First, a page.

Public servants at the Commonwealth's largest department have revealed the reasons behind their crushing rejection of the government's pay offer.
The 1.5 per cent pay offer was the main motivation cited in the official departmental survey, but fear of the loss of conditions and entitlements were the next most widespread reasons for the no vote.
Workers at Human Services voted by an overwhelming 83 per cent to 17 per cent in September to reject the deal in a result that was felt across the 152,000-strong Australian Public Service.
Bosses in other departments and agencies, most of whom are also deadlocked on wages talks, will also be taking note of the findings of the DHS surveys after a series of no votes in recent weeks deepened the industrial relations crisis gripping the federal government.
About 3200 DHS public servants took part in the post-ballot survey as their department's senior managers looked to pick up the pieces of September's defeat.
The largest group of respondents were at the rank-and-file APS 3 or APS 4 level, mostly working in call centres or Centrelink or Medicare shopfronts around Australia.
More than 1000 of the workers said the pay offer just did not meet expectations while another 824 were worried that the "streamlining" of their enterprise agreement as mandated by the Coalition's tough bargaining policy would cost them some of their entitlements.
Another 408 employees voted no because they feared slower salary advancement, while more than 300 thought they would lose their right to consult on their working hours and their family friendly conditions were threatened.
The results indicate the vigorous "no" campaign run by the main workplace union the CPSU cut through in the weeks before the vote with the main themes of the union's effort reflected in the responses to the post-ballot survey.
In her notes accompanying the survey results, Jo Talbot, the DHS executive fronting the pay talks. was making no promises about an improved offer.
"While we may not be able to make changes to all the areas you identify as being important, the poll has given us a clearer indication of why you voted the way you did and will assist with our ongoing negotiations," Ms Talbot wrote.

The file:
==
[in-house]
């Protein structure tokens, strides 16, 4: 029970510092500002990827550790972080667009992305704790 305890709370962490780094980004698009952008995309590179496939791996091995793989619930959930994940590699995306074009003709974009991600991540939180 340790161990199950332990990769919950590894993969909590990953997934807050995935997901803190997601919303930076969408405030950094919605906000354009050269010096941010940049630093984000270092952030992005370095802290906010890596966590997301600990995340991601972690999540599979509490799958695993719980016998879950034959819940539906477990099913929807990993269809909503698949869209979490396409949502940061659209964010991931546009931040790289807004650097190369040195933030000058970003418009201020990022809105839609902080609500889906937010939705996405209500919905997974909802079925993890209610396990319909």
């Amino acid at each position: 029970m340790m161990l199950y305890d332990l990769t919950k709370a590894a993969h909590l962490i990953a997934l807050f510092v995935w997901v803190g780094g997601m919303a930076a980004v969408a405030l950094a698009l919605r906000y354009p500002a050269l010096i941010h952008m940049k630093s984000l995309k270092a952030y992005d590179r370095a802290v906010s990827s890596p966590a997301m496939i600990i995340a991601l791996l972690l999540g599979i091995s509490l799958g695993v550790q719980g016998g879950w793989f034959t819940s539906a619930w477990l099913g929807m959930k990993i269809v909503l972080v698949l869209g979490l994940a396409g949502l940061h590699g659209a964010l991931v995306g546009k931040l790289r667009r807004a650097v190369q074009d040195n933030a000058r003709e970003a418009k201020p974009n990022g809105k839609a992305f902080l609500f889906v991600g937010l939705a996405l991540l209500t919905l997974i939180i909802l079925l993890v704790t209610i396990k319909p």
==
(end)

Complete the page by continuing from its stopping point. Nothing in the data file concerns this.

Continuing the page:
"Next steps are to consider this feedback and then schedule a further bargaining meeting."
But CPSU National Secretary Nadine Flood said the department had little choice but to heed the feedback from its workers.
"The mums and dads who work in Centrelink and Medicare will not accept an enterprise agreement that strips away their rights, conditions and cuts real wages, with cuts masquerading as productivity and flexibility," the union leader said.
"It's telling that support for the pay offer in this survey is virtually non-existent and ironically matches the offer itself, with just 1.5 per cent of those polled saying they're happy with what's currently on the table."
"There's barely more support for the agreement's attack on rights and conditions, with just over 2 per cent of workers who completed the survey indicating they're satisfied.
"The vast majority are utterly unhappy at the prospect of losing a raft of conditions, especially important family friendly provisions."
Ms Flood, who held talks with public service minister Michaelia Cash last week, said DHS's status as the Commonwealth's largest department meant the Turnbull government needed to heed the message.
"This is the single-biggest Commonwealth agency and the Government should listen to the clear message being sent and change the bargaining policy to find a fair and realistic resolution to this impasse," Ms Flood said.
"It is positive that new Minister Michaelia Cash has been willing to talk with the CPSU, but the more important step will be making sensible changes to the Government's existing bargaining policy.
"I'd call on Minister Cash to make it a priority to resolve this before Christmas."